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The City of Dreaming Books Paperback – September 2, 2008
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From Publishers Weekly
Copyright © Reed Business Information, a division of Reed Elsevier Inc. All rights reserved. --This text refers to the Hardcover edition.
''A salmagundi of whimsy, imagination and book lore -- remarkable fun.'' --Cleveland Plain Dealer
''German novelist Moers puts Tolkien through some sort of Willy Wonka sweetening process and comes up with characters such as Optimus Yarnspinner, who, names being fate and all, just has to be a storyteller.'' --Kirkus Reviews --This text refers to the Audio CD edition.
Top Customer Reviews
I repent. Most completely. I was wrong in every way. This is one of the finest fantasy novels I've ever read. Moers actually takes a talking dinosaur and makes him interesting and a complete character, to say nothing of the other species and humans in this world. Moers doesn't rely on creatures others have constructed, but in every step forms his own creations.
The character development in this novel is astounding, and so much deeper than what you find in most modern novels. This is a novel for adults with depth (and definitely not for children). It is not only extraordinarily well written throughout, but I now see those first few pages were exactly the right build-up, and the old-fashioned style (Dear Reader) fit exactly the theme and points Moers wanted to convey.
I was supposed to do a lot of other tasks, and read other books. I couldn't stop reading this one. To say the unexpected happened is to say far too little, for Moers grabbed me by the collar and pulled me along his story so that I was continuously out of breath and at wit's end trying to guess what would happen next. Every word in this is honed.Read more ›
It is a wonderful, fantastic tale about a young writer that goes to the city of dreaming books and his adventures. Whoever loves books will find parallels to many experiences had while reading, masterfully integrated into the narration. Moreover it is very diverting and thrilling but nonetheless full of wit and subtle hints to the whole cosmos of Literature.
In my opinion: a masterpiece that every book lover should have read.
I got it as a Xmas present for my Dad who loathes fantasy and any kind of story not situated on this earth and even he loved it.
The story begins in Lindworm Castle (which was featured in Rumo), where Optimus Yarnspinner sits at the deathbed of his authorial godfather, Dancelot Wordwright. Wordwright gives him a manuscript, which he claims to be the greatest piece of writing ever. (It's about writer's block) Wordwright's dying wish for Yarnspinner is for him to become a writer. After reading the manuscript, however, he is so overtaken with ecstacy that he feels he has to go to the City of Dreaming Books to find the author of the manuscript. To make a long story short, Yarnspinner meets the shark grub Pfistomel Smyke (possibly a relation to Volzotan Smyke from "Bluebear" and "Rumo"), who claims to know the author and be able to track him down. Unfortunately, Smyke is not as benevolent as he seems; he poisons Yarnspinner with a book (yes, a book), and treacherously maroons him in the city's labyrinthine catacombs. Yarnspinner's only hope of getting out is to find the elusive Copohnius Regenshein, the famous bookhunter. Along the way, he must watch out for bookhunters, harpies, the fearsome booklings, and the legendary Shadow King.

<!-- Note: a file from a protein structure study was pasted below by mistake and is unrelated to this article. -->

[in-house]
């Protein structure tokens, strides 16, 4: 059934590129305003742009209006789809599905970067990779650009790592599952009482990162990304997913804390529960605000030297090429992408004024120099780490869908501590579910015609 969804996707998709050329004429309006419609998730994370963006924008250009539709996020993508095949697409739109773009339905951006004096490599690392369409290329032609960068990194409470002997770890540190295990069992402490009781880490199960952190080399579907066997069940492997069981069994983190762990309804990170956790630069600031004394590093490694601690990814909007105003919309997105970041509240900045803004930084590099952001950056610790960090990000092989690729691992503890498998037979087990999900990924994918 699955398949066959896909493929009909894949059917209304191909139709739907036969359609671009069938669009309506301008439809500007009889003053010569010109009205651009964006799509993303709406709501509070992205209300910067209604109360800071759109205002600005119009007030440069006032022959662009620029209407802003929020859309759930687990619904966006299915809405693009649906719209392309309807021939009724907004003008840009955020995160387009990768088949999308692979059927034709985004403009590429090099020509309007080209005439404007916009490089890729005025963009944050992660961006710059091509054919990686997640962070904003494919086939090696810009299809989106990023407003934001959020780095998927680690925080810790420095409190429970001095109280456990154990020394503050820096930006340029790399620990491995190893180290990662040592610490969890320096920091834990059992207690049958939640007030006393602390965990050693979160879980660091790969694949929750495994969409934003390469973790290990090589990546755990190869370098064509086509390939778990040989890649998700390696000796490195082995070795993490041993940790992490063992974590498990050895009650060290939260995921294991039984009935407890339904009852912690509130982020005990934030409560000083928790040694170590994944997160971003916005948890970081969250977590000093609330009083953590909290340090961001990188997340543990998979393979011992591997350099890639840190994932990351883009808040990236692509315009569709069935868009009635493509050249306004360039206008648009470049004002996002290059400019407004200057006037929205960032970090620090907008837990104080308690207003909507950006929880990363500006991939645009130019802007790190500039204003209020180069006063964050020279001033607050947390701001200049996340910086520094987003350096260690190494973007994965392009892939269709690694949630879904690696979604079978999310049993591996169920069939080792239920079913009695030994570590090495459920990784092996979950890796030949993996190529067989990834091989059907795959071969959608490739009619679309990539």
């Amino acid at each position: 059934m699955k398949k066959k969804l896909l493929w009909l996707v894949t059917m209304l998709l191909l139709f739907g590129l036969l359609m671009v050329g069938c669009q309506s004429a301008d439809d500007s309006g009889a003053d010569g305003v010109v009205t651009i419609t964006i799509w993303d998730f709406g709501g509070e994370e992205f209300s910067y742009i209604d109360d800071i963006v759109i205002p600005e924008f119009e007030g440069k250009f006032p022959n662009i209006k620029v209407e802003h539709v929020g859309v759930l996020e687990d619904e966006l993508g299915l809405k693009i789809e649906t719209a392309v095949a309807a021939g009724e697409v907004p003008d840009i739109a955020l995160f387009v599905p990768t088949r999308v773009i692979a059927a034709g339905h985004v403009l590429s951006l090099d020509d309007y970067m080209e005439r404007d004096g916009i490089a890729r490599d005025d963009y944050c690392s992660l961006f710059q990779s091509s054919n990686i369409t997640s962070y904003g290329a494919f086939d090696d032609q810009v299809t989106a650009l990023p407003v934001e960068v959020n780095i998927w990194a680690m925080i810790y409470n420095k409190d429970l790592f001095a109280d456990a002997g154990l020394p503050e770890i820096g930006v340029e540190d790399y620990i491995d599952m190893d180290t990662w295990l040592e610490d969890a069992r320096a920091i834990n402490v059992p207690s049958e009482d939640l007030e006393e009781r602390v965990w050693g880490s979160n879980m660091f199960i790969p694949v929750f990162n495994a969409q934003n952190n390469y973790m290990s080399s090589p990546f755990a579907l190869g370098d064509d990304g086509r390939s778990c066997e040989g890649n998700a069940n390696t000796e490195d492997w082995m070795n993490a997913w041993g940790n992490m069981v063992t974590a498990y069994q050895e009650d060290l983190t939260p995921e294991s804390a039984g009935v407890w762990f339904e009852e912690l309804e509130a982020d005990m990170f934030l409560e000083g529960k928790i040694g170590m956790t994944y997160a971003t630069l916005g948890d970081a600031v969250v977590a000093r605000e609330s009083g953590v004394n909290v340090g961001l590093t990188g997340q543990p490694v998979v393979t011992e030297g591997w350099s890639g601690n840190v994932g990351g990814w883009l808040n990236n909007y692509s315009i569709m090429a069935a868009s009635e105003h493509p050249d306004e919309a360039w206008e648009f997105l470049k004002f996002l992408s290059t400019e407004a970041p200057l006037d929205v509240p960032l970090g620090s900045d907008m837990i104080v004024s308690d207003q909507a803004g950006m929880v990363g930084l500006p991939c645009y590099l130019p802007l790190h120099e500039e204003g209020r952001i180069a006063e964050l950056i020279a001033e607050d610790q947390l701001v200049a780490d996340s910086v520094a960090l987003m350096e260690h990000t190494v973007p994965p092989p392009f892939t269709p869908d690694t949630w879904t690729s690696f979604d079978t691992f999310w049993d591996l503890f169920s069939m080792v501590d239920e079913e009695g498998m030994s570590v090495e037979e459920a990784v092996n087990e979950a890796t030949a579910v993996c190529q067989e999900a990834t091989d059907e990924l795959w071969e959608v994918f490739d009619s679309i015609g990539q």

In Moers' Zamonian world, anything can happen. For example, there are the animatomes (living books), hazardous books (with poison or booby traps in them), and bookhunters (unscrupulous bounty hunters who go searching for the most rare books, and will do anything to get them).Read more ›
The protagonist in this novel is a young (a mere 70 years old) saurian called Optimus Yarnspinner. Upon his beloved Authorial Godfather's deathbed, he inherits an unpublished manuscript. A manuscript so profound, so engrossing that once one has read it, a writer will never wish to write again. So off goes our young hero, into the wild world to hunt for this anonymous author. To the City of Dreaming Books he makes his way - a bibliophile's utopia, and there he is tricked and trapped into the terrible and twisted catacomb of libraries. Here, in this maze of passages and tunnels, creatures more terrifying than your worst nightmare lurk. Here reading a book is genuinely dangerous, and ruthless bookhunters fight to the death for literary gems. Here, in the realm of the terribly mysterious Shadow King our intrepid writer finds himself.
A real stand out novel, this would have to make it into my top #5 for 2007. It is a must-read for all you fantasy geeks with a love of libraries. And it would make an excellent role-playing adventure too! (Don't tempt me...)
Most Recent Customer Reviews
This book was too confusing for me. It was a very creative story, no doubt but I just couldn't keep up with this fantasy realm. Not for mePublished 5 months ago by Thorn Angel
Disappointed in the story line. It actually rehashed an earlier book in a puppet play. I've read all this author's books to my knowledge and most are good adult fantasy novels. Read morePublished 5 months ago by Margaret A. Bales
I ordered this book as used paperback. The sticker on the front said .50 cents. I paid 5.38. I think it was overpriced a tad. Read morePublished 6 months ago by Martha Yokawonis
The writer, Optimus, is a dinosaur and the city is devoted to the buying and selling of books and populated by the most unusual creatures. Read morePublished 7 months ago by NYCUsedBookSeller
What a cool setting--very imaginative, and populated by unique characters (both in their designs and their personalities). Read morePublished 9 months ago by Shaun
Just bought this for my gf at the time, so i have no idea what to rate it.Published 10 months ago by James Coleman